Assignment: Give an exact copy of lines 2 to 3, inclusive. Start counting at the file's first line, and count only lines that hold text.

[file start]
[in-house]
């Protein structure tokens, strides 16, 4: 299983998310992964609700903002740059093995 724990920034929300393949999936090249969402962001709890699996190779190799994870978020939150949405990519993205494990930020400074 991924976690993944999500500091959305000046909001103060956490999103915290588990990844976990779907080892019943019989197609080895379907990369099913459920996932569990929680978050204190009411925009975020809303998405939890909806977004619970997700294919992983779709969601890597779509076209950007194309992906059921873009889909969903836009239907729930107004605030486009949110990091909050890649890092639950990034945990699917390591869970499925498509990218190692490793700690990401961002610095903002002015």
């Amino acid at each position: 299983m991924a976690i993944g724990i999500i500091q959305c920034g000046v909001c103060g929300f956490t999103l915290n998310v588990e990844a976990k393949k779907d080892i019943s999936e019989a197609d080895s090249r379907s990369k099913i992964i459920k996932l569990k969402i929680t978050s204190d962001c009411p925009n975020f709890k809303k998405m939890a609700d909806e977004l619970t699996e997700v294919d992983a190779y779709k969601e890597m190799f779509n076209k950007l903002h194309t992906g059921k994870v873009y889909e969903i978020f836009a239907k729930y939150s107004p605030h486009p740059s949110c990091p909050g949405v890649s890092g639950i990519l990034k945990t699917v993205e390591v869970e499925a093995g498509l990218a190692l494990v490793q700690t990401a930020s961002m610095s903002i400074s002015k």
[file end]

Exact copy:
């Protein structure tokens, strides 16, 4: 299983998310992964609700903002740059093995 724990920034929300393949999936090249969402962001709890699996190779190799994870978020939150949405990519993205494990930020400074 991924976690993944999500500091959305000046909001103060956490999103915290588990990844976990779907080892019943019989197609080895379907990369099913459920996932569990929680978050204190009411925009975020809303998405939890909806977004619970997700294919992983779709969601890597779509076209950007194309992906059921873009889909969903836009239907729930107004605030486009949110990091909050890649890092639950990034945990699917390591869970499925498509990218190692490793700690990401961002610095903002002015």
């Amino acid at each position: 299983m991924a976690i993944g724990i999500i500091q959305c920034g000046v909001c103060g929300f956490t999103l915290n998310v588990e990844a976990k393949k779907d080892i019943s999936e019989a197609d080895s090249r379907s990369k099913i992964i459920k996932l569990k969402i929680t978050s204190d962001c009411p925009n975020f709890k809303k998405m939890a609700d909806e977004l619970t699996e997700v294919d992983a190779y779709k969601e890597m190799f779509n076209k950007l903002h194309t992906g059921k994870v873009y889909e969903i978020f836009a239907k729930y939150s107004p605030h486009p740059s949110c990091p909050g949405v890649s890092g639950i990519l990034k945990t699917v993205e390591v869970e499925a093995g498509l990218a190692l494990v490793q700690t990401a930020s961002m610095s903002i400074s002015k």